Beaches to be tracked, renewed

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Renourishment required: Sand on Frankston beach slides into the sea in early 2014. Picture: Gary Sissons

Renourishment required: Sand on Frankston beach slides into the sea in early 2014. Picture: Gary Sissons

BEACHES and foreshores along Port Phillip Bay will be monitored for signs of erosion and renourished as part of a $4.8 million state government project.

The Protection of Port Phillip Beaches and Foreshore Program will include works at bay beaches at Frankston, Carrum, Sorrento West, Hampton, Sandringham, Geelong’s Eastern Beach, St Helens and Moorpanyl.

Environment, Climate Change and Water Minister Lisa Neville announced the project late last month.

“Whether it’s renourishments that widen and lengthen beaches or the work we do with local communities to ensure erosion is properly monitored over the long term, this funding is important for the health of the bay’s coastline,” Ms Neville said in a statement.

“These renourishment projects have been prioritised and we will work with local land managers to deliver the projects over the next two years.”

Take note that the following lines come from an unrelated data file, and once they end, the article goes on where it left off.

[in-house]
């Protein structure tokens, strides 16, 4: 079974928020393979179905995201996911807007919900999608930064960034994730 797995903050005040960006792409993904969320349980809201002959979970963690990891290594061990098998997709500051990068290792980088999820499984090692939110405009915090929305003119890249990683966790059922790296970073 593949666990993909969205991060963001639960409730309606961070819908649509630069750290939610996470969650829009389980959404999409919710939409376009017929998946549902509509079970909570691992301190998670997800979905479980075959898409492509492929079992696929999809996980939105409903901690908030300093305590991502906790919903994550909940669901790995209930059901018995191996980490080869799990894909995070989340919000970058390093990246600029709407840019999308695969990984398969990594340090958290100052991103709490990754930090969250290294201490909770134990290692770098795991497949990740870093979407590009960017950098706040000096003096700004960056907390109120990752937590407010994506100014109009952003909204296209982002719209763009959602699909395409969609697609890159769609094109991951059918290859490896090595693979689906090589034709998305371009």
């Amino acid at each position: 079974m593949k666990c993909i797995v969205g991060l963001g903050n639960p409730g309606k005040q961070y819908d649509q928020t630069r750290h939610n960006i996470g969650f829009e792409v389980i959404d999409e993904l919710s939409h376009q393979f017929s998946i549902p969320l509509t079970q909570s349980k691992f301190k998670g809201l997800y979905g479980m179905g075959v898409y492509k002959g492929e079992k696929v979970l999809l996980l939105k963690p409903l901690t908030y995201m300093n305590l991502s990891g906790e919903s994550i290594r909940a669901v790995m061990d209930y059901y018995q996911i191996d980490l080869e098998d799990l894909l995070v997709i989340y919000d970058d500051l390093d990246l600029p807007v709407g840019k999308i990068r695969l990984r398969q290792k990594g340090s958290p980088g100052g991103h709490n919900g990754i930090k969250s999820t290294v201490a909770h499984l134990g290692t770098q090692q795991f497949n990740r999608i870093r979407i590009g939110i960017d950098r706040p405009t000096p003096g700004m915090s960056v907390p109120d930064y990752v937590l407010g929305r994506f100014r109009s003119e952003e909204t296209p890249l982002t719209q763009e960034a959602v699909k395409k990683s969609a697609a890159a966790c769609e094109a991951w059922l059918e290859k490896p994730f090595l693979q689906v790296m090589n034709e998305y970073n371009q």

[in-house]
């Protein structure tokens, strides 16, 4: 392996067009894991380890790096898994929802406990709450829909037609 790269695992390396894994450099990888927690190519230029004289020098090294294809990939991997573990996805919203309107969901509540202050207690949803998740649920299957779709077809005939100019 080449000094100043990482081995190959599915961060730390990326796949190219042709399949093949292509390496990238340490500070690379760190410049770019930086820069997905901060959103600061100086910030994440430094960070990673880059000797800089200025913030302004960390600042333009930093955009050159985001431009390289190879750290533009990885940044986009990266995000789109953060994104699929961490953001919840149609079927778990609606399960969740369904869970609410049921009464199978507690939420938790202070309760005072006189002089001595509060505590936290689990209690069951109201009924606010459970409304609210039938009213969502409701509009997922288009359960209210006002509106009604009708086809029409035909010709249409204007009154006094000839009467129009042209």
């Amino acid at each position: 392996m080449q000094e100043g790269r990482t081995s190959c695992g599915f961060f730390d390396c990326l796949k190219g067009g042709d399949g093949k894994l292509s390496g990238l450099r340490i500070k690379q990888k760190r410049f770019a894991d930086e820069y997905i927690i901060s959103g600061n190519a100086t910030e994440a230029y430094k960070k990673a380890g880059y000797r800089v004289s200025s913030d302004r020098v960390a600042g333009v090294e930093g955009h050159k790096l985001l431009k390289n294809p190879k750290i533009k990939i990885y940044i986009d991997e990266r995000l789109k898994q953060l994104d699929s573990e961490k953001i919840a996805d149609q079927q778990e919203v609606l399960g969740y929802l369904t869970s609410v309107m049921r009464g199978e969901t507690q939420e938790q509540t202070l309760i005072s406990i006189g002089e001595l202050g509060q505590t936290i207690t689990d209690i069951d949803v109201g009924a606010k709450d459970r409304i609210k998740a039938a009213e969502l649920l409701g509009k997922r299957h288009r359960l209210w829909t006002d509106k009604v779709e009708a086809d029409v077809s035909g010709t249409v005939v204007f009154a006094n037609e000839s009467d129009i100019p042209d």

The Department of Environment, Land, Water and Planning (DELWP) consulted with land managers including councils to finalise the program with further consultations due to take place over the next two years.

Millions of dollars have been spent trying to repair erosion at Portsea beach without success in the past few years.

The state government denies any link between the widespread erosion at Portsea beach and the controversial channel deepening project to allow larger ships in to the Port of Melbourne.

Independent studies by the CSIRO and consultancy firm Water Technologies found channel deepening had contributed towards seabed changes and larger waves at many peninsula beaches.

First published in the Frankston Times – 11 January 2016

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